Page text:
"Called of God an high priest after the order of Melchizedek" (Heb. 5:10).

"Whither the forerunner is for us entered, even Jesus, made a high priest for ever after the order of Melchizedek" (Heb. 6:20).

"If therefore perfection were by the Levitical priesthood, (for under it the people received the law,) what further need was there that another priest should rise after the order of Melchizedek, and not be called after the order of Aaron?" (Heb. 7:11).

Then in Hebrews 7:12, we find the first mention of something that is going to change, and the chapter begins to explain the difference between Yeshua as high priest and the Levitical priesthood: "For the priesthood being changed, there is made of necessity a change also of the law."

Chapter 8 begins with these words, which continue the same topic that started in chapter 4.

"Now of the things which we have spoken this is the sum: We have such a high priest, who is set on the right hand of the throne of the Majesty in the heavens" (Heb. 8:1).

Chapter 8 continues to describe the priestly ministry of Yeshua, and the chapter ends with verse 13. In the Greek manuscript, the word "covenant" isn't in the text. That is because in context, that is decaying, waxing old and ready to vanish away, but this is not the covenant, it is the priesthood. Not convinced? Consider this, the book of Hebrews was written some 30-35 years after the death of Yeshua. If this verse is speaking Old Covenant/New Covenant then the New Covenant has not yet come into existence. But the Bible tells us in Hebrews 9:16-17.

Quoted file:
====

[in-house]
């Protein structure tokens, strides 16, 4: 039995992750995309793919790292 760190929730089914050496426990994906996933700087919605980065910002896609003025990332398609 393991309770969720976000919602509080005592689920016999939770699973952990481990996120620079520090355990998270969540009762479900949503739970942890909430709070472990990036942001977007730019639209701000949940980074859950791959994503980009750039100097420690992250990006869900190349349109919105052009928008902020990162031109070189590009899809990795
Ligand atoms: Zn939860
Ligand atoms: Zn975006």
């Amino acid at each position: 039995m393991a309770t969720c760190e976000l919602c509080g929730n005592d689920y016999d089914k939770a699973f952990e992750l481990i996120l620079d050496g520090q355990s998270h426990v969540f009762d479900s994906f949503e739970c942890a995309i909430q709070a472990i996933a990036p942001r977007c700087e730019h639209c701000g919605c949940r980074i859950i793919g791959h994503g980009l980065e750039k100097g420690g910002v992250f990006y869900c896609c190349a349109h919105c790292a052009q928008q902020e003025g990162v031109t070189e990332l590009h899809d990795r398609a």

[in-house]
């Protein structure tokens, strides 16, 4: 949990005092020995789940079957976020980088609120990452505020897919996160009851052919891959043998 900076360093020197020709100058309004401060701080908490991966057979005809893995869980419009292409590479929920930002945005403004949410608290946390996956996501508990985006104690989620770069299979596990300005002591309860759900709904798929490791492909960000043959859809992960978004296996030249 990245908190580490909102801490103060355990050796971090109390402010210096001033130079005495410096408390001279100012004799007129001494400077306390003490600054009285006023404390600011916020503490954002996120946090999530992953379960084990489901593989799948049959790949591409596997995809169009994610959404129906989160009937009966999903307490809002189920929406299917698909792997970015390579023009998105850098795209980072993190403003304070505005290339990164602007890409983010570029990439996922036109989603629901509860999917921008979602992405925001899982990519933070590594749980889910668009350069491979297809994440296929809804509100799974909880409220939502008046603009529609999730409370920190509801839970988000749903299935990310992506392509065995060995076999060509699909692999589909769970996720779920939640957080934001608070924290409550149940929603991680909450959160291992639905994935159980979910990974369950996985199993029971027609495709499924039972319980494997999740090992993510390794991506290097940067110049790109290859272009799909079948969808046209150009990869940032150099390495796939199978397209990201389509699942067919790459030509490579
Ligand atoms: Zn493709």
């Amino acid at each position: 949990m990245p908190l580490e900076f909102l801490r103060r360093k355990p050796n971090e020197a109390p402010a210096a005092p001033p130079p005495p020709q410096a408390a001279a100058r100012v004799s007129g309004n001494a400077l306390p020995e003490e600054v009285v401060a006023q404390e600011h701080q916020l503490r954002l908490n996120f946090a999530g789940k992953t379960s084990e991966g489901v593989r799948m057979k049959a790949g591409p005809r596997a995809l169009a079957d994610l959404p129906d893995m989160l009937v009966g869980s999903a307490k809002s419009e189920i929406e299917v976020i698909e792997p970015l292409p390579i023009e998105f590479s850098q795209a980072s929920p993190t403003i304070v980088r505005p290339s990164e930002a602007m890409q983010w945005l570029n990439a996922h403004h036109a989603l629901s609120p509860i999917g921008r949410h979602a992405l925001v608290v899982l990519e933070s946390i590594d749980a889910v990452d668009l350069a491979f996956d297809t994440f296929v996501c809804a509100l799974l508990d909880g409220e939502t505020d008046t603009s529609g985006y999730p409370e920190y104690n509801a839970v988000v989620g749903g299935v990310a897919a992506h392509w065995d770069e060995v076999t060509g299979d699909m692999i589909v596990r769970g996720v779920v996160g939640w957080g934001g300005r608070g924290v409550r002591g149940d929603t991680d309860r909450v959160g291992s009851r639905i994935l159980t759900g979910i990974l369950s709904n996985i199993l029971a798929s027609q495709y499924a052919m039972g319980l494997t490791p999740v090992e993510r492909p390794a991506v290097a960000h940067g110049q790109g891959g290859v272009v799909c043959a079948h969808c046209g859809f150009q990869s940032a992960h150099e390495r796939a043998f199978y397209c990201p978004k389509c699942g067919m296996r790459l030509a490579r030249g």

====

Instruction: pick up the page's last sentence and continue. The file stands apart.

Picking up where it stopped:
"For where a testament is, there must also of necessity be the death of the testator. For a testament is of force after men are dead: otherwise, it is of no strength at all while the testator liveth" (Heb. 9:16-17).

Also consider Galatians 3:14-17:

That the blessing of Abraham might come on the Gentiles through Jesus Christ; that we might receive the promise of the Spirit through faith. Brethren, I speak after the manner of men; Though it be but a man's covenant, yet if it be confirmed, no man disannulleth, or addeth thereto. Now to Abraham and his seed were the promises made. He saith not, And to seeds, as of many; but as of one, And to thy seed, which is Christ. And this I say, that the covenant, that was confirmed before of God in Christ, the law, which was four hundred and thirty years after, cannot disannul, that it should make the promise of none effect.

Notice that we are told that when G-D makes a covenant it cannot be disannulled, and the example we are given is the Mosaic covenant coming after the Abrahamic covenant. Likewise, the New Covenant doesn't do away with the Old Covenant.

One more thing to consider is that Hebrews was written somewhere between A.D. 65 and 68, just before the destruction of the temple in Jerusalem, and with that destruction, the priesthood vanished away.

So we see that in context, the book of Hebrews is speaking of the transition from the Aaronic priesthood to the priesthood of Messiah, a better priesthood. Yet by adding one word of interpretation to the text, the reader is led to a false conclusion that actually contradicts the teachings of the Bible.

Eric Tokajer is author of With Me in Paradise, Transient Singularity, OY! How Did I Get Here?: Thirty-One Things I Wish Someone Had Told Me Before Entering Ministry, #ManWisdom: With Eric Tokajer and Jesus is to Christianity as Pasta is to Italians.